Tagged with Archives and Collections, casts, Crouching Venus, display, exhibition, Glasgow School of Art, GSA, History of Art, MSc Museum Studies, Penelope Hines, Picturing Venus, plaster casts, sculpture, teaching aids, The Hunterian, The University of Glasgow, volunteers
At the beginning of this week the Crouching Venus from GSA’s plaster cast collection was transported over to The Hunterian Art Gallery at the University of Glasgow for their ‘Picturing Venus’ exhibition (9 March – 29 June 2014).
Whilst a seemingly simple task, enormous care had to be taken whilst transporting the piece between the two sites due to the fragility of the sculpture. The sculpture first had to be removed from its plinth and wrapped by art transporters, who then used a specialist trolley to lower it to the ground and move the Venus outside.
The sculpture was then driven over to The Hunterian Art Gallery to be installed as the centrepiece of ‘Picturing Venus’, a focused exhibition between The Hunterian and Glasgow University’s History of Art department that presents new research examining the occurrence of Venus’s image in art and the myths associated with her.
GSA’s Crouching Venus is believed to be a copy of the Crouching Venus in the Uffizi Gallery, Florence where it was taken in 1787. Also known as the Venere nel bagno and Vernere nella conchigla this version of the figure (of which there are a large number of versions with significant variations) is first defiantly recorded in 1704 when it was at the Villa Medici in Rome. All versions are thought to be copies of a statue referred to by Pliny as being by Doidalses and placed in one of the temples of the Portico d’Ottavia in Rome.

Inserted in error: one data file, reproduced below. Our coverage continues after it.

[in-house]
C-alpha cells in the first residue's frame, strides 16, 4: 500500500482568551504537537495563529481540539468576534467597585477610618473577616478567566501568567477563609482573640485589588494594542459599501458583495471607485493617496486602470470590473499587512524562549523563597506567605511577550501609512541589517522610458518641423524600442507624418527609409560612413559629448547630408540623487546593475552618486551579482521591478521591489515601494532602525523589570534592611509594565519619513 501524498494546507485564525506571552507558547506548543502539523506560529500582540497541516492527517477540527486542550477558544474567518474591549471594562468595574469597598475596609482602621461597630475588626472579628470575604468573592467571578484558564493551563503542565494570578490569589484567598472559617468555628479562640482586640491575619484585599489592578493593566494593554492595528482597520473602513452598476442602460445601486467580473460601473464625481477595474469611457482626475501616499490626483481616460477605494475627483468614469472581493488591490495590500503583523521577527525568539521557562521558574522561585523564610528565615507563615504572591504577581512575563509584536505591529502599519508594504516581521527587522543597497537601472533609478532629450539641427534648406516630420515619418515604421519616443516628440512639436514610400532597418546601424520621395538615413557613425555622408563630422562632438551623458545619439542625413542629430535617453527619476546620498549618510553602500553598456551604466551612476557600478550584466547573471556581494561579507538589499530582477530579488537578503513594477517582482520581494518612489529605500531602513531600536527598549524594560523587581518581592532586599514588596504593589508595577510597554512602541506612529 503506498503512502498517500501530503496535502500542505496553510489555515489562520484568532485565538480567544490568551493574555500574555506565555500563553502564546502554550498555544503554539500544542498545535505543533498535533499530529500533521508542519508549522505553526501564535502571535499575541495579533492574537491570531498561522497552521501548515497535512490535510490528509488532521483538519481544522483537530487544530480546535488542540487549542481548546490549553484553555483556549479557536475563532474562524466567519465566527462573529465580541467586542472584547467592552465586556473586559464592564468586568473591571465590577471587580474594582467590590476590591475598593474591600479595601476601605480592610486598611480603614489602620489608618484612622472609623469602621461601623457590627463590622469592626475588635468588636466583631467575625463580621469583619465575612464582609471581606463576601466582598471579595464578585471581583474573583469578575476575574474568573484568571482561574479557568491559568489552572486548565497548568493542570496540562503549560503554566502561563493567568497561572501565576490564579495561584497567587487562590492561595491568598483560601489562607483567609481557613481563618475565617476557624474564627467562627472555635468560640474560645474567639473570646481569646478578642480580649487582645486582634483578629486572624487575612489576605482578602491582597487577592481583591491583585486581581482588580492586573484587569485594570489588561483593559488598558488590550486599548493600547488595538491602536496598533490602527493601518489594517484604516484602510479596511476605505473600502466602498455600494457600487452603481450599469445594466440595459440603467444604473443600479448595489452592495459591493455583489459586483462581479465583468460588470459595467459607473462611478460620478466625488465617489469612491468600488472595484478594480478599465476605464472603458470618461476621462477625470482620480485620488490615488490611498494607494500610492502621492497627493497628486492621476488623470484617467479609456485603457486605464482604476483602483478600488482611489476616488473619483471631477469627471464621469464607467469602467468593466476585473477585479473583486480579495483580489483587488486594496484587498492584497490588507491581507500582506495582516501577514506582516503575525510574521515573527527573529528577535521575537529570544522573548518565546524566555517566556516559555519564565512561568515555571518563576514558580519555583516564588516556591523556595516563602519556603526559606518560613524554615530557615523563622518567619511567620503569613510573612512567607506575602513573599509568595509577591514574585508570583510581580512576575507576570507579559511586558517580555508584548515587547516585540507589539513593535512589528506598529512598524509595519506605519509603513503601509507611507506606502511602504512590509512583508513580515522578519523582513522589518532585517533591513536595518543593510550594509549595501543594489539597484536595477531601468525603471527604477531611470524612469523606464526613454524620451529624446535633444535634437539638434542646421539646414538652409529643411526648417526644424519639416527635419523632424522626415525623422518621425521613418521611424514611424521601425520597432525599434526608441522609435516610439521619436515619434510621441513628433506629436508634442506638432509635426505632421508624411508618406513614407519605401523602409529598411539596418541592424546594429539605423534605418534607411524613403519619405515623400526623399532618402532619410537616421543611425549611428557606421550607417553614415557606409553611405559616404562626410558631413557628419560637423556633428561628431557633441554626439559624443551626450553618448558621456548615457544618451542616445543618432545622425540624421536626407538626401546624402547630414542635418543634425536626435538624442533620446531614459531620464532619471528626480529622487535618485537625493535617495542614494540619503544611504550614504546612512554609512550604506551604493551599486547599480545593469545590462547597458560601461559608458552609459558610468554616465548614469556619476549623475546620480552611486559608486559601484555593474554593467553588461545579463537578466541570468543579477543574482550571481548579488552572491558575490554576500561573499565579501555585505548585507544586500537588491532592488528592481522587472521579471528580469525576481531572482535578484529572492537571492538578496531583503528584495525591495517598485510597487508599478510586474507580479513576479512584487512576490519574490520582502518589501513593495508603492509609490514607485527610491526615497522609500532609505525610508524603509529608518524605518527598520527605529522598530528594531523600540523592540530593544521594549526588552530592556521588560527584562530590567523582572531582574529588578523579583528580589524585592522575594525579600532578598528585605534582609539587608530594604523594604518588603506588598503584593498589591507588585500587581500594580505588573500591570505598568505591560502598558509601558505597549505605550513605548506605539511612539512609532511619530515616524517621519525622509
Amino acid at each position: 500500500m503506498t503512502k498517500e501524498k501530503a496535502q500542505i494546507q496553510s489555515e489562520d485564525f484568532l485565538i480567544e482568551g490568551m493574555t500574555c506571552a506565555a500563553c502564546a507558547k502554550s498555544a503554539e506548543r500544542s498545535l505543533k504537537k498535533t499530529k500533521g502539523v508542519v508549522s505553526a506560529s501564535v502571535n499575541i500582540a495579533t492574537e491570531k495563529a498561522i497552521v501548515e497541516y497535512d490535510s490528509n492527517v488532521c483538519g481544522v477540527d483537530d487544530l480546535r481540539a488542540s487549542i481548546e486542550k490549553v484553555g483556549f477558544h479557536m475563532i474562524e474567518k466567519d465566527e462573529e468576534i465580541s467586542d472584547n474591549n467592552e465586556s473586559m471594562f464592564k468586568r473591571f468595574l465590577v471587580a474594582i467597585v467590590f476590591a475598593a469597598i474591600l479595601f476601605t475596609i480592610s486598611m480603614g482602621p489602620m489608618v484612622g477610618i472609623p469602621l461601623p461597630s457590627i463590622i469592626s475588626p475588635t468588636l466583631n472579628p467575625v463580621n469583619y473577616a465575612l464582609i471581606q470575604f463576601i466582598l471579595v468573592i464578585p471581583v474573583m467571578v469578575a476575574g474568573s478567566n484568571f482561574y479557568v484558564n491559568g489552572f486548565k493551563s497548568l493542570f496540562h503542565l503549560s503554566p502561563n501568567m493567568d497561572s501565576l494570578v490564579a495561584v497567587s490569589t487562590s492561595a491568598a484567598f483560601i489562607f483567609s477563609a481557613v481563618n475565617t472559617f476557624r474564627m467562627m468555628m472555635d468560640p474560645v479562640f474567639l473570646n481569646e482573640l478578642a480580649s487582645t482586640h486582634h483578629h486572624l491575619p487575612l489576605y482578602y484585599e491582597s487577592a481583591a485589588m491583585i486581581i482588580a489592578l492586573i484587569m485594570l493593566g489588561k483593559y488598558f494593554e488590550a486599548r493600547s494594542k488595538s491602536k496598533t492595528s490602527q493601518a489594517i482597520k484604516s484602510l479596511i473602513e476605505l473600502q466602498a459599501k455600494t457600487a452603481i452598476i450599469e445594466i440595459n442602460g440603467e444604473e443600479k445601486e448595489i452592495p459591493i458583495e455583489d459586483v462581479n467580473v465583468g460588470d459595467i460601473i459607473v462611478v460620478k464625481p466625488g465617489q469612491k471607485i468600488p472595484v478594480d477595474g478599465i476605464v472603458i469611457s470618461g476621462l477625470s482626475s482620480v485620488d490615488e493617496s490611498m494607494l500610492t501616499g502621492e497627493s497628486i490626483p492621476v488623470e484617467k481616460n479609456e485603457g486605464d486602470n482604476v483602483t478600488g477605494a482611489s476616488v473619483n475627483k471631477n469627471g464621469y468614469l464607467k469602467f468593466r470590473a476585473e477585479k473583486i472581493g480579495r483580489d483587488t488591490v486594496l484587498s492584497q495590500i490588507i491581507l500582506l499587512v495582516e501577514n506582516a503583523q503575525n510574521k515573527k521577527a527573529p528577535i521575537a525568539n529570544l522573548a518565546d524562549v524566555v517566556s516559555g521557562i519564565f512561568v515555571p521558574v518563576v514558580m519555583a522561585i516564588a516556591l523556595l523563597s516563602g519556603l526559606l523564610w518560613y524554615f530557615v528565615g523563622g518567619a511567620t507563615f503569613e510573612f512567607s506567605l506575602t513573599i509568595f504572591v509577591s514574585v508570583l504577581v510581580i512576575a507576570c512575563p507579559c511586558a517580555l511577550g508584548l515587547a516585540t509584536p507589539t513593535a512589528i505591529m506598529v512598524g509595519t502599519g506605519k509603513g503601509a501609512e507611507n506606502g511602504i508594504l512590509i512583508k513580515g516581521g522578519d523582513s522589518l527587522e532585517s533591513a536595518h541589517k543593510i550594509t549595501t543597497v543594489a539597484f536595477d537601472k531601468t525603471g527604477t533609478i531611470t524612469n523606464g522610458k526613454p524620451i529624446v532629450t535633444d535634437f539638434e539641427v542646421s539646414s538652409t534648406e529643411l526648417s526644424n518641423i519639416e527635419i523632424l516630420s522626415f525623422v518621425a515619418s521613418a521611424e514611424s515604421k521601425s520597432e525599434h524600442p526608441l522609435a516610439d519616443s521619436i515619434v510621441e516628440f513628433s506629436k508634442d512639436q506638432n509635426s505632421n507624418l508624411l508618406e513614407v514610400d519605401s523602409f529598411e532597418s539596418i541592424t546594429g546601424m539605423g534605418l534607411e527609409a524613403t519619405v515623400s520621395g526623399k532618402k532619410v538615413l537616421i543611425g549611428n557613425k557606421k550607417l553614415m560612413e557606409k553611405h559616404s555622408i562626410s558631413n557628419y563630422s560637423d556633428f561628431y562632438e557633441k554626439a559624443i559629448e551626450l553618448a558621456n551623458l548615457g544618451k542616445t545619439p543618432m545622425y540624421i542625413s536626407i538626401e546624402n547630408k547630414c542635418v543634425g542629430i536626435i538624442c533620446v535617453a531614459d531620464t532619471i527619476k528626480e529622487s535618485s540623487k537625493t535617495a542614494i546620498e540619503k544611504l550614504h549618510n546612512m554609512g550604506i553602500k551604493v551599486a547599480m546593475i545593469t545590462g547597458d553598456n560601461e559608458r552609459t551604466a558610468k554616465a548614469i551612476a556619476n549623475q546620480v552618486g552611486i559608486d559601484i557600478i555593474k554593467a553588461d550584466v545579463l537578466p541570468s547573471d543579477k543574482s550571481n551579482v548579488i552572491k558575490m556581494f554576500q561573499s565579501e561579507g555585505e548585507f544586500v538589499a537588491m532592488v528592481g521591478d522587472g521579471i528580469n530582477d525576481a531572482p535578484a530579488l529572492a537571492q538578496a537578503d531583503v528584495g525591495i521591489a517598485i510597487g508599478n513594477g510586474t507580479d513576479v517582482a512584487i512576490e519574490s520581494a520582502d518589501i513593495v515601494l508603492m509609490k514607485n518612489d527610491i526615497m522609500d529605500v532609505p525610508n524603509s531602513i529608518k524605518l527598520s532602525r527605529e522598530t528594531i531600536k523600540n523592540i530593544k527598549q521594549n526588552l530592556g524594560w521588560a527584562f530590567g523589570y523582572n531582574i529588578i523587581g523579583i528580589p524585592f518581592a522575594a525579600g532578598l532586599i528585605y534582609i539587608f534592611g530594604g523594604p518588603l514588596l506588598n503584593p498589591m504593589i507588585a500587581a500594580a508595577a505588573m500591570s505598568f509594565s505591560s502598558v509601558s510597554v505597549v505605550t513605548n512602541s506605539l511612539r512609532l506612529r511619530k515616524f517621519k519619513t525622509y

By the time the sculpture arrived at the exhibition space, the engravings from The Hunterian’s collection had already been hung. Therefore it was only a matter of unpacking and installing the plinth and cast.
The cast sits away from the wall, so the Crouching Venus can be seen in her entirety. New facets to the sculpture have already been discovered in the impression of a tiny hand on her back, mirroring the touch of the cherubs in the engravings on the walls. The low light of the room (for the preservation of the engravings) with spot lighting also enhances the shadows and depth of form in the sculpture.
Picturing Venus runs from 9th March- 29th June in The Hunterian Art Gallery, at the University of Glasgow.
Guest blog post by Penelope Hines, MSc Museum Studies student placement, The University of Glasgow